These charity marthon programs are for great causes but please heed this warning: Enter these programs with a clear mind and a mindset ready to put yourself through some grueling training. Running a marathon has been somewhat romanticized over the years. While raising money for these awesome charities is a noble cause, you don't want to become a running casualty for the cause. Some programs such as TNT have certified coaches that provide training and clinics on fitness, nutrition, gear and injury prevention as well as guide you on your weekly training. Others however basically provide you with a guaranteed marathon entry if you raise X amount for them. Now, don't get me wrong. I don't think these organizations are being underhanded at all. I just don't think some of them truly understand what is demanded of you when you run a marathon. There's a huge difference in training for a marathon and completing a marathon.
As a rule of thumb, most marathon training plans expect a runner to have a weekly mileage of at least 20 miles with a long run of 6 miles before even starting a marathon training program. Depending of the individual it could take 6 months to a year to get to that point. Often, the charity training programs have people who've never run. From what I could tell, none of the charity running programs require a certain mileage base before beginning their program. Most marathons officially close after 6.5 hours. In order to finish within that timeframe, you'd need to run at least a 15 min/mile pace.
My intention is not to dampen any spirits or keep people from supporting their favorite charity. But, I do want non-runners and new runners to know exactly what they're getting into. The fundraising demands for some of these races are quite intense. For some, a couple thousand dollars have to be raised per participant. Some runners get caught up in the fund-raising and forget about the training. Both (fundraising and training) should have equal focus.
If you're an experienced runner, jump right in with both feet and get to training! If you're a newbie, I highly recommend using this year to build your mileage base and pick a charity and race to support in fall 2010. Also, check out the training programs for the various charities. If you're a new runner, select one that's going to provide you with support and training. If the charity of your choice doesn't offer that support; then you need to be willing to find it elsewhere such as your local running club or running store.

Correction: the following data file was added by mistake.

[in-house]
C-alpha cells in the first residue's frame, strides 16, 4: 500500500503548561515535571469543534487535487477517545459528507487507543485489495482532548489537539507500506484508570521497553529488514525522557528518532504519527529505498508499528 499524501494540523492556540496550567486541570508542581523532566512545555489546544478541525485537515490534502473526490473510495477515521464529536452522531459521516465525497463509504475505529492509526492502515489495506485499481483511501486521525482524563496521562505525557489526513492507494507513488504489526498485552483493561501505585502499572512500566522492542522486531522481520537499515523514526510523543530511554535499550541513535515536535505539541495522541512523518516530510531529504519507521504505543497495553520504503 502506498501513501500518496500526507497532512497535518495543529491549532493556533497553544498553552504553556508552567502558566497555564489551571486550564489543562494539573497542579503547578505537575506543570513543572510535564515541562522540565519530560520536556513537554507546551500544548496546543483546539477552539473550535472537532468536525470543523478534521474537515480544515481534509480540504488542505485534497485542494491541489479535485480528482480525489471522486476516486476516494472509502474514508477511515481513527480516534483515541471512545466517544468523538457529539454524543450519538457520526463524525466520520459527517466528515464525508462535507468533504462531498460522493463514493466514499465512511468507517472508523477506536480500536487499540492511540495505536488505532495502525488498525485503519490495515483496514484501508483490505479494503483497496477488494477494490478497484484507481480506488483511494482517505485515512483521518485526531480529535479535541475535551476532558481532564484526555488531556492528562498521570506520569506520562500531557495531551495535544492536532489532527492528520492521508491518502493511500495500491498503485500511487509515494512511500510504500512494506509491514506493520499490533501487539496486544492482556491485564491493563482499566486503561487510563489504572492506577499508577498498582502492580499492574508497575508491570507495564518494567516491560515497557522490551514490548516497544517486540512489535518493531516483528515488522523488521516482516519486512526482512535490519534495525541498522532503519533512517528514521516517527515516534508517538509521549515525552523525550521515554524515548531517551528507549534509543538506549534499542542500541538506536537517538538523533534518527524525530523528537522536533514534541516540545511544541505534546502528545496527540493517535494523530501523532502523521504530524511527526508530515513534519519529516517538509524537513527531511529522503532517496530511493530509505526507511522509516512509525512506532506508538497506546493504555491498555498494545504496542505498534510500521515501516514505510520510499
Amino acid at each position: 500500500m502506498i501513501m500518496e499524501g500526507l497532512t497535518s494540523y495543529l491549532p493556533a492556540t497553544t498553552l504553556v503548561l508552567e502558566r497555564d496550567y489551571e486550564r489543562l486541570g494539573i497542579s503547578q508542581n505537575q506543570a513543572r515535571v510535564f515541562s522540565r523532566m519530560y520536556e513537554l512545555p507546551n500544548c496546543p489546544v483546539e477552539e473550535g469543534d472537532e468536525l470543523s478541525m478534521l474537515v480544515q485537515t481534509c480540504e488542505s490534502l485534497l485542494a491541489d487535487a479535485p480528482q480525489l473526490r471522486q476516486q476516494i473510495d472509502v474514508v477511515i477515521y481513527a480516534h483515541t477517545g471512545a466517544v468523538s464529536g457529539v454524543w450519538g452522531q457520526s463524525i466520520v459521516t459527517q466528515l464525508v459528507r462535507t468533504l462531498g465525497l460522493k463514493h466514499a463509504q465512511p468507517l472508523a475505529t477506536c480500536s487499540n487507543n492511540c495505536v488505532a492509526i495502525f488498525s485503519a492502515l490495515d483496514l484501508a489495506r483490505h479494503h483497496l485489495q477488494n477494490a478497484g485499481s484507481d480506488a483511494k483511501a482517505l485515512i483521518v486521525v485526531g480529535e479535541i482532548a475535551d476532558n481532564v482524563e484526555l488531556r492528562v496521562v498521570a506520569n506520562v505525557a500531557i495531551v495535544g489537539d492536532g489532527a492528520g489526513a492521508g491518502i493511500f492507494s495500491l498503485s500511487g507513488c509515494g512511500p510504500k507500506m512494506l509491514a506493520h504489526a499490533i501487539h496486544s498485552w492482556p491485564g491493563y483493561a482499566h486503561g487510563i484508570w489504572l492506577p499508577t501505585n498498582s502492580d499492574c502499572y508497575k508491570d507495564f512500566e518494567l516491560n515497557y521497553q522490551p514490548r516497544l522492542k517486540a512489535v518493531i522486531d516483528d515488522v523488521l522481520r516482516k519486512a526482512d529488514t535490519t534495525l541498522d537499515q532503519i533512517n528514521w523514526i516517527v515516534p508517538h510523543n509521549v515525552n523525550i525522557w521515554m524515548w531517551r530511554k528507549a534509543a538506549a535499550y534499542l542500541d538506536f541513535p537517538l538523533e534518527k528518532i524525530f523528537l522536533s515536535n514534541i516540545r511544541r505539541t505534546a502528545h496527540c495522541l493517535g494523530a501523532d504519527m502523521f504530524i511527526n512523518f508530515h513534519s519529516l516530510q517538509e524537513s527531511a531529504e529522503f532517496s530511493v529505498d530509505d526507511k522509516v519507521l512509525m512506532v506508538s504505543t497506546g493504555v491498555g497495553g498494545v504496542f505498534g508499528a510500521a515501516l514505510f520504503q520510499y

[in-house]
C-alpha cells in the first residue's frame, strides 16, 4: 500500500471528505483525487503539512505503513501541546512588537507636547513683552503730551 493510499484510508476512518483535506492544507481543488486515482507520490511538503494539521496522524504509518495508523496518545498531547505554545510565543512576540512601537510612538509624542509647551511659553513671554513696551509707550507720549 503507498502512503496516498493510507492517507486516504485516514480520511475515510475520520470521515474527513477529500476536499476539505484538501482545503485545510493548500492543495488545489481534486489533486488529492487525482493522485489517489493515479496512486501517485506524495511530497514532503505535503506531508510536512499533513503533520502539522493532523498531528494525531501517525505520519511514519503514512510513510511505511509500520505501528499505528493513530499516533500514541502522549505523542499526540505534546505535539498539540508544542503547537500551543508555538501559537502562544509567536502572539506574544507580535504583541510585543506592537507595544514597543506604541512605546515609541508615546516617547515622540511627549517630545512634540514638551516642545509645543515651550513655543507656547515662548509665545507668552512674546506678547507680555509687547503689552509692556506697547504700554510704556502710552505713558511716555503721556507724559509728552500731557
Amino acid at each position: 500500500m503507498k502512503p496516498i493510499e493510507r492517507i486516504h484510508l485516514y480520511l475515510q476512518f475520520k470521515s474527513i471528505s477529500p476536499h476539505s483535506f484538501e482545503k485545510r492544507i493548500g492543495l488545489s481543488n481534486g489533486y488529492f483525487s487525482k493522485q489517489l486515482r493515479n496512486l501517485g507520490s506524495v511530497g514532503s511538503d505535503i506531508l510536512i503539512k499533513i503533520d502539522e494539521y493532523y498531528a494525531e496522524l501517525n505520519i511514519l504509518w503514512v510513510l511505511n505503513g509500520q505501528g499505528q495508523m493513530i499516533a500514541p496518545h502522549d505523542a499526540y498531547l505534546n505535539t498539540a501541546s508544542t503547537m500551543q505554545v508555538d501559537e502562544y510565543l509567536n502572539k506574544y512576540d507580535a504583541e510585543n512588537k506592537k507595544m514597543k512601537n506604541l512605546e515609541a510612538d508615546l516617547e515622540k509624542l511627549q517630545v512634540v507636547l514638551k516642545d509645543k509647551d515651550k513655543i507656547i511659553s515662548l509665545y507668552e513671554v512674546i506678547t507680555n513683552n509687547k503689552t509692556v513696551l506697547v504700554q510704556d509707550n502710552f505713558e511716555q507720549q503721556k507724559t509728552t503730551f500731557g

Listed below are a few of the many charities that offer half and full marathon programs. Check them out!
• The Leukemia & Lymphoma Society's Team In Training®—Rock n Roll San Antonio Marathon Nov. 2009; Women's Running Magazine Women's Half Marathon Nov. 2009; Honolulu Marathon Dec. 2009; Disney World Marathon Jan. 2010; P.F. Chang's Rock n Roll Marathon Jan. 2010
• Team Ronald McDonald House Charities—Bank of America Chicago Marathon October 2009
• Team Challenge Crohn's & Colitis Foundation—Rock n Roll Las Vegas Half Marathon December 2009
• Arthritis Foundation's Joints In Motion Training Team—Reggae Half and Full Marathons Dec. 2009; Walt Disney World Half and Full Marathons Jan. 2010
• St. Jude Hero Charity Athletes—Zooma Denver Half Sept 2009; Bank of America Chicago Marathon Oct. 2009; Marine Corps Marathon Oct. 2009; US Half Marathon Nov. 2009; St. Jude Memphis Marathon Dec. 2009
• Children's Tumor Foundation Endurance Team—Philadelphia Distance Run Half Marathon Sept 2009; Portland Marathon Oct. 2009; Rock n Roll San Jose Oct 2009; Twin Cities Marathon Oct. 2009; Hartford Marathon Oct. 2009; Bank of America Chicago Marathon Oct. 2009; Long Beach Marathon Oct. 2009; Columbus Marathon Oct. 2009; Marine Corps Marathon Oct. 2009; New York City Marathon Nov. 2009; Rock n Roll San Antonio Marathon Nov. 2009; Las Vegas Marathon Dec. 2009; Tucson Marathon Dec. 2009; Disney World Jan. 2010
The video clip below will give you more insight into the Team in Training Program.
Check out the video clip below to learn more about the Crohn's & Colitis Foundation's Team Challenge program.
Check out the video clip below about the Arthritis Foundation's Joints in Motion program.